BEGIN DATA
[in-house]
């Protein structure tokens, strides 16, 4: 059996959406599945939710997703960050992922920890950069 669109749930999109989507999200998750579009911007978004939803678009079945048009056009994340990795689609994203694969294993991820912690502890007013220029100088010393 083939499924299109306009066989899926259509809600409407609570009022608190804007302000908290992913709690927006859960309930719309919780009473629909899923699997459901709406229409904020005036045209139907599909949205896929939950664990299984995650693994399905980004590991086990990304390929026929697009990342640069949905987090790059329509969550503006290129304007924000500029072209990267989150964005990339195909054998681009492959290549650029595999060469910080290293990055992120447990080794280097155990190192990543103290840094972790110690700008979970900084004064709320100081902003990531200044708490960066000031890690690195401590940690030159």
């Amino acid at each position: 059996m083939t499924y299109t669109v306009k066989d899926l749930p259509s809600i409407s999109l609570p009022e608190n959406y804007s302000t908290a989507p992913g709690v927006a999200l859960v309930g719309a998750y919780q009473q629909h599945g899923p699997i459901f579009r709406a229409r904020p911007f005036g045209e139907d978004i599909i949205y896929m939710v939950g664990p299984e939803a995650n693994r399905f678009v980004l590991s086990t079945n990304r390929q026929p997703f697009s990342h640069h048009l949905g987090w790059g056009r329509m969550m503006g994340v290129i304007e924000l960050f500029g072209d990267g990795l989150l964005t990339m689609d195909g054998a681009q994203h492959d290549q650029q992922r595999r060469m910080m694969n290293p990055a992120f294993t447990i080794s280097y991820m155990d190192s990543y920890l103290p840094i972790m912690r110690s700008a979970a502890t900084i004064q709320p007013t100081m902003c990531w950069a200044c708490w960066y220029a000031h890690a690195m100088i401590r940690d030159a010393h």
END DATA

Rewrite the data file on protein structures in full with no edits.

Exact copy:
[in-house]
């Protein structure tokens, strides 16, 4: 059996959406599945939710997703960050992922920890950069 669109749930999109989507999200998750579009911007978004939803678009079945048009056009994340990795689609994203694969294993991820912690502890007013220029100088010393 083939499924299109306009066989899926259509809600409407609570009022608190804007302000908290992913709690927006859960309930719309919780009473629909899923699997459901709406229409904020005036045209139907599909949205896929939950664990299984995650693994399905980004590991086990990304390929026929697009990342640069949905987090790059329509969550503006290129304007924000500029072209990267989150964005990339195909054998681009492959290549650029595999060469910080290293990055992120447990080794280097155990190192990543103290840094972790110690700008979970900084004064709320100081902003990531200044708490960066000031890690690195401590940690030159």
């Amino acid at each position: 059996m083939t499924y299109t669109v306009k066989d899926l749930p259509s809600i409407s999109l609570p009022e608190n959406y804007s302000t908290a989507p992913g709690v927006a999200l859960v309930g719309a998750y919780q009473q629909h599945g899923p699997i459901f579009r709406a229409r904020p911007f005036g045209e139907d978004i599909i949205y896929m939710v939950g664990p299984e939803a995650n693994r399905f678009v980004l590991s086990t079945n990304r390929q026929p997703f697009s990342h640069h048009l949905g987090w790059g056009r329509m969550m503006g994340v290129i304007e924000l960050f500029g072209d990267g990795l989150l964005t990339m689609d195909g054998a681009q994203h492959d290549q650029q992922r595999r060469m910080m694969n290293p990055a992120f294993t447990i080794s280097y991820m155990d190192s990543y920890l103290p840094i972790m912690r110690s700008a979970a502890t900084i004064q709320p007013t100081m902003c990531w950069a200044c708490w960066y220029a000031h890690a690195m100088i401590r940690d030159a010393h």